5.3 The Board considers that a collection of tracks is a "library" of media items, as claim 1 does not specify any particular features of a library. As the method of document D4 automatically picks the next item of music in the automatic selection mode, document D4 discloses a method for generating a subgroup of one or more media items from a library of media items.

5.3.1 Document D4 discloses feature (a) of claim 1 as it monitors user playback control actions such as skipping a track or increasing the volume during the feedback.

5.3.2 As the media item(s) are selected in the automatic selection mode of D4 using, inter alia, the plurality of score-related variables (representing the user's preferences) and the conservatismThrottle variable (representing the risk tolerance), the selection filter applied in D4 comprises two or more filters (D4, paragraphs [0318] to [0332]). Moreover, the selecting filter is chosen and modified on the basis of user control actions (feedback) obtained during the playback experience (at least the scores and the variable conservatismThrottle are modified by the rating actions and other actions such as "next track"). Hence, document D4 discloses features (b) and (c) of claim 1.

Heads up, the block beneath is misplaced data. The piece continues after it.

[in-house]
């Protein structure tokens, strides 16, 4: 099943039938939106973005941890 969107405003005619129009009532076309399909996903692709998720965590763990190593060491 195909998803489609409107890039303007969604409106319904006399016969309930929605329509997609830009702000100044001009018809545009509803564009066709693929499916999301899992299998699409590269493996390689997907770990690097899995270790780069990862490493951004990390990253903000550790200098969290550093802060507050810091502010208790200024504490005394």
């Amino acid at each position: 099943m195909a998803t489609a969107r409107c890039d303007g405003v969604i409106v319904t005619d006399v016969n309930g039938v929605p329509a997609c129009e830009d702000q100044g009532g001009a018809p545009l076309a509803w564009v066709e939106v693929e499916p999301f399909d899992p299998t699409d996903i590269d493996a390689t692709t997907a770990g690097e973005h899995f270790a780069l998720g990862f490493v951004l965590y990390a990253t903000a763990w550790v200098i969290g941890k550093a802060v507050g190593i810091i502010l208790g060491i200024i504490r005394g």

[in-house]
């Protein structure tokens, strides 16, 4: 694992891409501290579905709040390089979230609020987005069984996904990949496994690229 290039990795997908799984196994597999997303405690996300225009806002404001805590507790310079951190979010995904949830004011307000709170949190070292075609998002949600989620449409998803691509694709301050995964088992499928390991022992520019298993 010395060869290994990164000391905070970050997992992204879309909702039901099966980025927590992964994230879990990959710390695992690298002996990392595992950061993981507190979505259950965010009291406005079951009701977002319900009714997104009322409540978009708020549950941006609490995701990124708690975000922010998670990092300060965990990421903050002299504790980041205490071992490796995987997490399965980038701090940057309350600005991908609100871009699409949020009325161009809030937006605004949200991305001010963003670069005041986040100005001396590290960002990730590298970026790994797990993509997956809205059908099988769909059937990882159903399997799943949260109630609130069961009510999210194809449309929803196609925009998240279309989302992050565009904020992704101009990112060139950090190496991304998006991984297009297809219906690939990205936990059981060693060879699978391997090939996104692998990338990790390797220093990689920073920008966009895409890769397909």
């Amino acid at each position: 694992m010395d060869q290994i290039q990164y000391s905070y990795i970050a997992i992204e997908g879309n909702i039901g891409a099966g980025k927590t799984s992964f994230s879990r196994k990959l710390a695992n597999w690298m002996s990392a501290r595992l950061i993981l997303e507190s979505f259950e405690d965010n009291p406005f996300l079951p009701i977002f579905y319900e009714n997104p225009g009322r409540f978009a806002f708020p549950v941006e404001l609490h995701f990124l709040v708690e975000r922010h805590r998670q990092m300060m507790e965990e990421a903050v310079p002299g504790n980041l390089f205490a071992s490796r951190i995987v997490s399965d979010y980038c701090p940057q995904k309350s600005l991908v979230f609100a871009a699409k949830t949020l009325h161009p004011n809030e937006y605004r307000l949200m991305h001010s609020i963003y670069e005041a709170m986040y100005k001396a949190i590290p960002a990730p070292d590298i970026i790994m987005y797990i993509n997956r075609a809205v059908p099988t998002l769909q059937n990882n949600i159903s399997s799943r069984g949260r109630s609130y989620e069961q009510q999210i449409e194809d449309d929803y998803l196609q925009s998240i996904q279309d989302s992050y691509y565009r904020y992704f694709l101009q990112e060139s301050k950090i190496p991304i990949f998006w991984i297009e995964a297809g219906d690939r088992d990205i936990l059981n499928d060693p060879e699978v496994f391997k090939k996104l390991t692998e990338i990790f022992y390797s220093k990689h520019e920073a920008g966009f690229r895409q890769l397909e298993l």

5.3.3 However, as the system of D4 uses the selecting filter according to features (b) and (c) only in the automatic selection mode, which selects only a single next track and does not generate a plurality of media items, D4 does not disclose feature (d) of claim 1, but rather the following feature:

generating a subgroup of a single media item selected from the library of media items by applying the selecting filter to the library of media items;

Consequently, the Board agrees with the appellant's argument that D4, when operating in the automatic mode, does not generate a playlist but selects just one track.

5.3.4 Document D4 also discloses feature (h) as the user can press buttons to provide explicit feedback on media items (see D4, paragraphs [0232] to [0239]).